You know the feeling. You’re excited, nervous, and ready to dive head-first into your new job. When I joined Qumulo’s executive team in August, I felt these feelings and more. Joining Qumulo has been an incredible experience; I’m thrilled to find that it is even better than I imagined.

And yet, onboarding at any company is not easy. We experience all kinds of emotions as we chart our course through new territory. We want to have a real impact quickly, yet we don’t know the culture of the new company. We bring many expectations and hopes to a new job, some that are realistic and inevitably some that are not. And, our new manager is likely doing the same thing. It’s no wonder that so many books and articles are written on this subject. Do a search on Amazon Books for “onboarding” and you’ll find 131 books. Try searching by “new job” and you’ll find 8,000!

I’ve experienced onboarding both as a new executive, and as a HR leader helping others to ramp up in their new jobs. In my experience, there are a few key steps that will help you take control of the process and get the most out of your first few months.

  1. Establish relationships.

    Oddly enough, many articles or books talk about establishing relationships as a step later in the onboarding process. I think it is an immediate priority and the jumping-off point for a successful onboarding experience. Sure, you were hired because they expect you to do great work, but who you are is often even more important. Are you someone people can trust? Do you care about your teammates, product, customers? What will you do when the going gets tough? Inquiring minds will want to know. Make sure you take the time to share and make it easy for others to get to know you. At Qumulo, we call this “Share by Default” and it’s one of our core values.

  2. Have a plan for your first three months, at a minimum.

    If your manager created an onboarding plan for you, congratulations! Bonus if you got it on your first day! If they didn’t, then create your own and share it with your manager. Better yet, ask about your onboarding before you start and propose that you create your plan with their help. After all, you know best how you learn.

  3. Manage expectations.

    You will probably work hard to understand what your manager expects of you. Don’t second-guess what success looks like! This is far too important. Have an explicit conversation before you start, when you start and along the way. Also, don’t lose sight of managing your own expectations. You’re going to have days when you feel on top of the world, and days when you wonder what the heck you were thinking. This is natural, so be prepared for it and be kind to yourself. If you still feel this way a few months later, then you may need to re-evaluate.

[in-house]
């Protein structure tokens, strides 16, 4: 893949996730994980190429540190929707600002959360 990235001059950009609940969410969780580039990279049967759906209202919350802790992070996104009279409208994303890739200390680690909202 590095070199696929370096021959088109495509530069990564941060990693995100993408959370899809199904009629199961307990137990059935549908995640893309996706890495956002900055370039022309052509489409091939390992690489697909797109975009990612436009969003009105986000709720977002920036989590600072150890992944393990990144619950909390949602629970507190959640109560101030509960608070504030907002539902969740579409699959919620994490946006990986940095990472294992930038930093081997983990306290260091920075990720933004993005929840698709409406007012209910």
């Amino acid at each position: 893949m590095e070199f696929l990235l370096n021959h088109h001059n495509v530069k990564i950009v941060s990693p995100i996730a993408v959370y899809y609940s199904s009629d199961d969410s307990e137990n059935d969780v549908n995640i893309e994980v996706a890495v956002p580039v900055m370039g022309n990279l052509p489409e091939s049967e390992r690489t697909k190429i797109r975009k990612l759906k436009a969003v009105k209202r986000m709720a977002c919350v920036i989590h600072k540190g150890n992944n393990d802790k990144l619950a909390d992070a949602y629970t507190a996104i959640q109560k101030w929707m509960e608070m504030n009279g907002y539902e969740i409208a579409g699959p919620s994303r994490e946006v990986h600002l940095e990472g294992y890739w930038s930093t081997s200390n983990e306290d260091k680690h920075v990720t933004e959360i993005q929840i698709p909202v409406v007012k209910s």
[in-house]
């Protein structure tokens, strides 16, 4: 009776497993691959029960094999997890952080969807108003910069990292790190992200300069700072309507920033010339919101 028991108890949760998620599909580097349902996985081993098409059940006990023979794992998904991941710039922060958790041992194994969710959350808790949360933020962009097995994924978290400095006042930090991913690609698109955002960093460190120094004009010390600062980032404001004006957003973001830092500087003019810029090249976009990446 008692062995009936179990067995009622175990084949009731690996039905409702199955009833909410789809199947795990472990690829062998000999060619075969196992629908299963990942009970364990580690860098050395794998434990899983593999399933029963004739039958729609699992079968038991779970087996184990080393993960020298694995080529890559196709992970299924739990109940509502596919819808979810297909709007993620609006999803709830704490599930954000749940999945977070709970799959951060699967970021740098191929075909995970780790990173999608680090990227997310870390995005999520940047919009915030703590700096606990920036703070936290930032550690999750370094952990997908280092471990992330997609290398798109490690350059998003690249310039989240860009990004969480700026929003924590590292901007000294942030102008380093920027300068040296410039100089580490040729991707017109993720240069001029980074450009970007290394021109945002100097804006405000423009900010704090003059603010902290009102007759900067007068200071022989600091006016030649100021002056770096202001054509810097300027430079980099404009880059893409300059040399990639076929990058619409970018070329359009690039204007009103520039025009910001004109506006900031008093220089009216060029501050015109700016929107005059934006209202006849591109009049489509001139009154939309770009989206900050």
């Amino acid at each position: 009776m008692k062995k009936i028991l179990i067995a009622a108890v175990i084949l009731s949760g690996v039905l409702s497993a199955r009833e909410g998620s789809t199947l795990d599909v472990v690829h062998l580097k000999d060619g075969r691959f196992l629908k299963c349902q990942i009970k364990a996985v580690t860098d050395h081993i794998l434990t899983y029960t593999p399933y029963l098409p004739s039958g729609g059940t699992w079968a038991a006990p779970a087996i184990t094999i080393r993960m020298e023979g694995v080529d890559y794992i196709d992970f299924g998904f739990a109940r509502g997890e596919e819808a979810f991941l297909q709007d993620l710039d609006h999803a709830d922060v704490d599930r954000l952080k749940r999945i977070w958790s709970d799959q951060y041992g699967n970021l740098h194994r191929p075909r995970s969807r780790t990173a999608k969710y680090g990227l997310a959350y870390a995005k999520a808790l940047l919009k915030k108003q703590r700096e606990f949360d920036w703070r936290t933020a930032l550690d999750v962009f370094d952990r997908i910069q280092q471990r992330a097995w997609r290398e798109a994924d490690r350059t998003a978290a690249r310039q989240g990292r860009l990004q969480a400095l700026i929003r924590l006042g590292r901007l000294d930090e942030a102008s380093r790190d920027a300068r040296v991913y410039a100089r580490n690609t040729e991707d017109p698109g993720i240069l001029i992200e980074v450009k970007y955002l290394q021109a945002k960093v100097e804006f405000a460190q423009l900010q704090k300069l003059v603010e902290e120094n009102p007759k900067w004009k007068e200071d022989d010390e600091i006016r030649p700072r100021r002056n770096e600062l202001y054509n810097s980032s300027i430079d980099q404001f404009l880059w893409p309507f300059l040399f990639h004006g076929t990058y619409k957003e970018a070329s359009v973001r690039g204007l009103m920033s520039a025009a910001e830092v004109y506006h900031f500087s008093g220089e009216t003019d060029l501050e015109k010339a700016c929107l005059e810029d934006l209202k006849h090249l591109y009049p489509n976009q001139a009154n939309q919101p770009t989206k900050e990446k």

4. Get some early wins.

    I know, this seems obvious. Of course you want to make a great impression and quickly get stuff done. Early wins though are not only about showing that you can do the job. They are also about testing and learning. When you execute on a quick win, you are learning about how things get done in your new company and discovering the unwritten rules of the culture. How are opinions shared? How are disagreements handled? How are decisions made? Help yourself and the company by identifying one or two high-impact, low-risk and quick-to-execute actions you can complete in your first 30 days. And then do it again for your next 30 days, and your next.

No matter what advice you follow, the most important tip I have is to take care of yourself. The first few months are critical. How you show up and what you accomplish in these months will set the stage for the rest of your time with the company. Establishing relationships, getting quick wins, learning the culture and the larger business can be challenging, and there will be the emotional ups and downs. You may be tempted to give it your all at the expense of everything else in your life. I’ve learned the hard way how important it is to keep balance and, perhaps counterintuitively, seen how balance has helped me achieve more success in my career.

Taking care of yourself will help you tackle the challenges of ramping up in a new job and ultimately set you up for long term success. Be sure to know your priorities outside of work and make a commitment to yourself to keep them. I make a commitment to a few small things I can do every day. These commitments only cost me a few minutes a day, and pay off significantly towards my relationships and my peace of mind. For example, every morning I write in a gratefulness journal while I share coffee with my husband. During my walk to and from the train station to my office, I don’t look at my smartphone. Instead I use that time to be present in, and experience the world around me. What small step can you take today to take better care of yourself? Both you and your company invested a great deal in this new relationship. A great company will want you to be healthy and whole and in it for the long-term. So should you.

If you’re interested in being part of the Qumulo team, check out our listing of job openings!

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